When I first started my law career, I bought into the mentality that I could have it all (and – of course – do it all too). I envisioned that I’d one day be known as one of the best in my field, have a massive book of business, and attain leadership status within my firm while at the same time being a rock-star wife and mom that my husband and children adored.
And then reality got in my way. Trying to do and have it all ended up making me:
- severely sleep deprived (I pulled a lot of all-nighters and often woke up as early as 2:00 AM just to get my work done),
- questioning why I’d ever wanted to be a lawyer (even though it had long been a dream of mine), and
- feeling unfulfilled and burned out.
But I eventually realized that I didn’t want to have or do it all. And funny enough, I achieved more success once I let go of this impossible standard.
Let’s talk about why doing and having it all is overrated (and what to do instead). And before moving on, be sure to download my free guide 5-Minute Stress Solutions that contains 8 mindset + stress management strategies for quick stress relief, a healthy mind and a happier life.
Table of Contents
What Having It All and Doing It All Creates
Back when I was trying to have and do it all, I lived in a constant state of fear. I worried about which of the million balls I was juggling would be dropped, what others would think should I not live up to my impossible standards and obsessed over the potential negative consequences should I fail at something.
It was exhausting. Worse, it created lots of self-doubt.
[Recommended Reading: 5 Mindset Strategies For Success And Prosperity].
And then my biggest fear became a reality. . . I missed an important deadline and misread a clause in a contract that I was reviewing. All around the same time.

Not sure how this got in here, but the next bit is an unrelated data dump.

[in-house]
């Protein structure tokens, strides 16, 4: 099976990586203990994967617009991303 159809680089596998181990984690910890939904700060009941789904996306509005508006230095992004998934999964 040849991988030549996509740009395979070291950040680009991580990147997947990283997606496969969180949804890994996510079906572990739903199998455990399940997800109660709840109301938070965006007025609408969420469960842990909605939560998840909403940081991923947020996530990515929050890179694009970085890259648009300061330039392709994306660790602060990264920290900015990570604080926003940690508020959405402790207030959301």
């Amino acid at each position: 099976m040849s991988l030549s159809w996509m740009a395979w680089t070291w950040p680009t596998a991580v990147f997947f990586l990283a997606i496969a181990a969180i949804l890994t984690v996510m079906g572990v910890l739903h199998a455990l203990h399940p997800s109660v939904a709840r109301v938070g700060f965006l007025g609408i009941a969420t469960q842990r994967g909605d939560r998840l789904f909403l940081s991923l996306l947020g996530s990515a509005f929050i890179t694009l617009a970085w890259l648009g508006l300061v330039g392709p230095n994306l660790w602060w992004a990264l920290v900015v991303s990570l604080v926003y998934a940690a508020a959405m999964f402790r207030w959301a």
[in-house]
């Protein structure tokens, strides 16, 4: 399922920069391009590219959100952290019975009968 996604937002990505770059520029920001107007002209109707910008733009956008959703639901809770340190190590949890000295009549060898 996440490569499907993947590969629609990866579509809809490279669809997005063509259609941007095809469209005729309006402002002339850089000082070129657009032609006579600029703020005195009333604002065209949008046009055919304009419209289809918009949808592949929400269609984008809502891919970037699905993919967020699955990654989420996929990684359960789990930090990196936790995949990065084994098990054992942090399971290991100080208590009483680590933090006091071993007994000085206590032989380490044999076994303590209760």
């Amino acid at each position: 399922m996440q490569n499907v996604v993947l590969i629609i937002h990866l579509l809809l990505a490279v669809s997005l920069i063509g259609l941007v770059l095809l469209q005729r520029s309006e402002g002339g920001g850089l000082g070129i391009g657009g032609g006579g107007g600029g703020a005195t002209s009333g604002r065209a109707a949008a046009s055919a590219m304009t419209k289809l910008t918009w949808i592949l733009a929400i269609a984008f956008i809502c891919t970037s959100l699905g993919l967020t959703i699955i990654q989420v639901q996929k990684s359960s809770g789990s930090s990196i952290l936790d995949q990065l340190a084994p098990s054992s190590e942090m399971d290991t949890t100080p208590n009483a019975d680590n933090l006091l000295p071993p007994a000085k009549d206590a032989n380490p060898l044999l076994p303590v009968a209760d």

That’s when I realized that something had to give. And so I began to question the “have it all” mindset that I’d previously adopted.
During this quest, I discovered that the phrase “have it all” wasn’t intended to mean what it’s morphed into (for information about where it came from and its original meaning, go here). And I also learned some important lessons – some of which turn conventional wisdom on its head.
These lesson will challenge your way of thinking and invoke within you some strong feelings. But that’s a good thing because societal rules are one-size-fits all. And you’re not living a one-size-fits-all life.
Lesson #1: You don’t want to have it all or do it all.
When you think rationally about what having it all means, why would you even want it? Seriously, it sounds exhausting.
Imagine that you’re placed before a buffet table full of food. So much food that 20 people could eat until they’re bursting at the seams and there would still be food left over – and you’re told that you must eat it all. That, my friend, is what having it all really is (it’s impossible).
Moreover, the buffet table includes food you don’t even like.